single person, in particular against the king: so that none had any ground from him to believe he had any design that way. Some have thought that he intended to try, if it was possible, to set up for himself: others rather believed, that he had no settled design any way, and resolved to do as occasion should be offered to him. The Scotish nation did certainly hope he would bring home the king. He drew the greatest part of the army towards the borders, where Lambert advanced towards him with seven thousand horse. Monk was stronger in foot: but being apprehensive of engaging on disadvantage, he sent Clarges to the lord Fairfax for his advice and assistance, who returned answer by Dr. Fairfax, afterwards secretary to the archbishop of Canterbury, and assured him he would raise Yorkshire on the first of January. And he desired him to press upon Lambert, in case that he should send a detachment into Yorkshire. On the first of January, Fairfax appeared with about one hundred gentlemen and their servants. But so much did he still maintain his great credit with the army, that the night after, the Irish brigade, that consisted of one thousand two hundred horse, and was the rear of Lambert's army, came over to him. Upon that Lambert retreated, finding his army was so little sure to him, and resolved to march back to London. He was followed by Monk, who when he came to Yorkshire met with Fairfax, and offered to resign the chief command to him. The lord Fairfax refused it, but pressed Monk to declare for a free parliament: yet in that he was so reserved to him, that Fairfax knew not how to depend on him. But as Lambert was making haste up, his army mouldered away, and he himself was brought up a prisoner, and was put in the tower of London. Yet not long after he made his escape, and gathered a few troops about him in Northamptonshire. But these were soon scattered: for Ingoldsby, though85 one of the king's judges, raised Buckinghamshire against him. And so little force seemed now in that party, that with very little opposition Ingoldsby took him prisoner, and brought him into Northampton: where Lambert, as Ingoldsby told me, entertained him with a pleasant reflection for all his misfortunes. The people were in great crowds applauding and rejoicing for the success. So Lambert put Ingoldsby in mind of what Cromwell had said to them both, near that very place, in the year 1650, when they, with a body of the officers, were going down after their army that was marching to Scotland, the people all the while shouting and wishing them success: Lambert upon that said to Cromwell, he was glad to see they had the nation on their side: Cromwell answered, do not trust to that; for these very persons would shout as much if you and I were going to be hanged. Lambert said, he looked on himself as in a fair way to that, and began to think Cromwell prophesied.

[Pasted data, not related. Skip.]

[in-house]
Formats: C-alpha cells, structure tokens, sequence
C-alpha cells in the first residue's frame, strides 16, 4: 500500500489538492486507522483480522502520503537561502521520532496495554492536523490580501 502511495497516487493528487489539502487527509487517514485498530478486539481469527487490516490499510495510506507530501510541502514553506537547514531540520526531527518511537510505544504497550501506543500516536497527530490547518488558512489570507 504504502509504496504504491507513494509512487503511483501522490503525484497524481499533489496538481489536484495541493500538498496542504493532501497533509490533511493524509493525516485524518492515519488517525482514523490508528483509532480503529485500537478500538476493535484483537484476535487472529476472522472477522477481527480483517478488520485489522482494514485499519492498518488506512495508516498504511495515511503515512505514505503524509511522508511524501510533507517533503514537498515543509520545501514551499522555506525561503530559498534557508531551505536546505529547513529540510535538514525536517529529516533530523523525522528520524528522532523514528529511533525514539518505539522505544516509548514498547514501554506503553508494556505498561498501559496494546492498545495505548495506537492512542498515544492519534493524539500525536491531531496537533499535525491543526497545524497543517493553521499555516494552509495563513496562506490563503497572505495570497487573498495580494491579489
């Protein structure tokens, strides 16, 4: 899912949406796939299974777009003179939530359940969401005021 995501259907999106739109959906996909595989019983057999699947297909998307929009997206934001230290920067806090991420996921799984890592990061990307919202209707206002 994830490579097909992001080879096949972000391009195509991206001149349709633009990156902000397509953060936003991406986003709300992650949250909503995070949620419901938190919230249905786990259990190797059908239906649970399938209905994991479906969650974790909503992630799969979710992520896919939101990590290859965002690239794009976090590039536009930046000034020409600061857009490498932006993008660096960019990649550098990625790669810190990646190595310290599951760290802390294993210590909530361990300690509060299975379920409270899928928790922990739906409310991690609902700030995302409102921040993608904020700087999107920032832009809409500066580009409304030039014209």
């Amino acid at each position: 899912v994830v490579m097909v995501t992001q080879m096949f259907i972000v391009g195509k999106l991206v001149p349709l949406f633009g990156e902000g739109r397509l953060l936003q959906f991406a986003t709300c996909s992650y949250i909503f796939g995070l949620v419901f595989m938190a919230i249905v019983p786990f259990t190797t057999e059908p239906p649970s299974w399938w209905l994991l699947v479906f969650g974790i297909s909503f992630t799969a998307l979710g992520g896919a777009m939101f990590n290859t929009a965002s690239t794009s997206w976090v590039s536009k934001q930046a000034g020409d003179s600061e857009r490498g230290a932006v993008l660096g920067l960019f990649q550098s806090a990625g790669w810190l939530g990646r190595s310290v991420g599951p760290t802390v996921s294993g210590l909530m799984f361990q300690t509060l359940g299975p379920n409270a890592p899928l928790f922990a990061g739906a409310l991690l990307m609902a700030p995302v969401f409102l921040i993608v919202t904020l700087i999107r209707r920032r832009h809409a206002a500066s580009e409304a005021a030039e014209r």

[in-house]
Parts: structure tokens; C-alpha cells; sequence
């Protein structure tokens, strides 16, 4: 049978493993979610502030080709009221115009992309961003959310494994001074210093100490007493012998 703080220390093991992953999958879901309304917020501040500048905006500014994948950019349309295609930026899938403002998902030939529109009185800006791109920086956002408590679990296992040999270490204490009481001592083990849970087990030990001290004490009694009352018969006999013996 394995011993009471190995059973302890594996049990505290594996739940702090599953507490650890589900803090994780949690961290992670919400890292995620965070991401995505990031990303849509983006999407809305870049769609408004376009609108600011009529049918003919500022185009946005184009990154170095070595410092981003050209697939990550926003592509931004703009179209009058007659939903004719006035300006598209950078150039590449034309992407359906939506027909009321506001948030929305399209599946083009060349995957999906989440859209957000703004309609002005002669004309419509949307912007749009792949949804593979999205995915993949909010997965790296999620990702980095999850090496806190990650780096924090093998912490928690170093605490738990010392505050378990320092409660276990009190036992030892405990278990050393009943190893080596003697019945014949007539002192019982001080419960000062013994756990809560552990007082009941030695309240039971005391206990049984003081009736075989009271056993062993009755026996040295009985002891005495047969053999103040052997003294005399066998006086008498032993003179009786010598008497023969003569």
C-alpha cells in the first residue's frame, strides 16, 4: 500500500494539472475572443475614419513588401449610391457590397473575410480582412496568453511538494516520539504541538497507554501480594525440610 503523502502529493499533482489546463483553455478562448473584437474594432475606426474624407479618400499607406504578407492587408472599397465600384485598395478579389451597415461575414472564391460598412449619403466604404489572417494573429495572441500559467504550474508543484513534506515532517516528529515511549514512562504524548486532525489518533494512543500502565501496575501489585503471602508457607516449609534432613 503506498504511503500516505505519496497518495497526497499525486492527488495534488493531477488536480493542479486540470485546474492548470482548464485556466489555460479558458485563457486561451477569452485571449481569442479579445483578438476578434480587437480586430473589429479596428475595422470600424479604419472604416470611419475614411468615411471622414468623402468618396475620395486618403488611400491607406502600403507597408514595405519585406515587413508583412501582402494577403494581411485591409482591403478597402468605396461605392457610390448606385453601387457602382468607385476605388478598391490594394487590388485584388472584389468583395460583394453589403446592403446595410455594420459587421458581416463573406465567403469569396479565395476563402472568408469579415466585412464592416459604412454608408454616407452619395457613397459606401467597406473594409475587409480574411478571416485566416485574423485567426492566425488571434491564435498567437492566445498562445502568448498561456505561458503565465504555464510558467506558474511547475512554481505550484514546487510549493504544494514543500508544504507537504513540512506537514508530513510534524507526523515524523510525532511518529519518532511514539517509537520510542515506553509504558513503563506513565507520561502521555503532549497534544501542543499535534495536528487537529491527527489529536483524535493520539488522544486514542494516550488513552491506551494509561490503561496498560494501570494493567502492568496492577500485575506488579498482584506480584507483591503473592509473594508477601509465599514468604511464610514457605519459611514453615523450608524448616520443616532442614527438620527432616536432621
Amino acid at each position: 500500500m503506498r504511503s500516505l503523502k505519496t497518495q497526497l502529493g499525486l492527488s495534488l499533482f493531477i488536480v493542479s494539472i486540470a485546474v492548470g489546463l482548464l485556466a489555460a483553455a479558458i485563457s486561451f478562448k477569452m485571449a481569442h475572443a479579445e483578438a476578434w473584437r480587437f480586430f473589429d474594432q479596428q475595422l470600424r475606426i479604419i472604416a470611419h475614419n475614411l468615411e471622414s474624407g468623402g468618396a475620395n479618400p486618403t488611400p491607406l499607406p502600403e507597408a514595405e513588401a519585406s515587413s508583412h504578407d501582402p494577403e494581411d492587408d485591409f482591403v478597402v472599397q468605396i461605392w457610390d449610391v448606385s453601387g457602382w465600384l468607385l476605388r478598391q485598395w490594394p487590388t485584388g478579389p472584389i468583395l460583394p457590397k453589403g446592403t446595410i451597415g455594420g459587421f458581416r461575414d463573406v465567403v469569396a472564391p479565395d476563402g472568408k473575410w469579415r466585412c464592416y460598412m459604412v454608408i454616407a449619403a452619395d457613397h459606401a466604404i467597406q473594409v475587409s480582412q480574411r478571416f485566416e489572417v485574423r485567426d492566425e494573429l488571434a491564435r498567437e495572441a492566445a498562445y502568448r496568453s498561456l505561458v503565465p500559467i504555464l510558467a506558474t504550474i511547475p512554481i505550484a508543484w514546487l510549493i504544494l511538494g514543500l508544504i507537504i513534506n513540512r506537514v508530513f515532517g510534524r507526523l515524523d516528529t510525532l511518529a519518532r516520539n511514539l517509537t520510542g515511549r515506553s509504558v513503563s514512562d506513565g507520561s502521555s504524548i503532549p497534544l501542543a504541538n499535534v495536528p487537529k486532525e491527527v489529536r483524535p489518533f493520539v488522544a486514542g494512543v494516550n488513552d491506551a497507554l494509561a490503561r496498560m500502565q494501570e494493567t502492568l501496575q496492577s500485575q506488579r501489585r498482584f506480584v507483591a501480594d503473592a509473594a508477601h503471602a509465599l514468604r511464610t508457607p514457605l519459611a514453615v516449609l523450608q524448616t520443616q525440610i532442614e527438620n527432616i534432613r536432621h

Upon the dispersing Lambert's army, Monk marched southward, and was now the object of all men's hope. At London all sorts of people began to cabal together, royalists, presbyterians, and republicans. Hollis told me, the presbyterians pressed the royalists to be quiet, and to leave the game in their hands; for their appearing would give jealousy, and hurt that which they meant to promote. He and Ashly Cooper, Grimstone and Annesly, met



often with Manchester, Roberts, and the rest of the presbyterian party: and the ministers of London were very active in the city: so that when Monk came up, he was pressed to declare himself. At first he would only declare for the parliament that Lambert had forced. But there was then a great fermentation all over the nation. Monk and the parliament grew jealous of one another, even while they tried who could give the best words, and express their confidence in the highest terms of one another. I will pursue the relation of this transaction no farther: for this matter is well known. Ah turn to The king had gone in autumn 1659 to the meeting tickings a^ ^e Pyrenees, where cardinal Mazarin and Don Lewis de Haro were negotiating a peace. He applied himself to both sides, to try what assistance he might expect upon their concluding the peace. It was then known, that he went to mass sometimes, that so he might recommend himself the more effectually to both courts; yet this was carried secretly, and was confidently denied. Mazarin still talked to Lockhart upon the foot of the old confidence: for he went thither to watch over the treaty; though England was now in such convulsions, that no minister from thence could be much considered, 86 unless it was upon his own account. But matters were ripening so fast towards a revolution in England, that the king came back to Flanders in all haste, and went from thence to Breda. Lockhart had it in his power to have made a great fortune, if he had begun first, and had brought the king to Dunkirk. As soon as the peace of the Pyrenees was made, he came over, and found Monk at London, and took all the pains he could to penetrate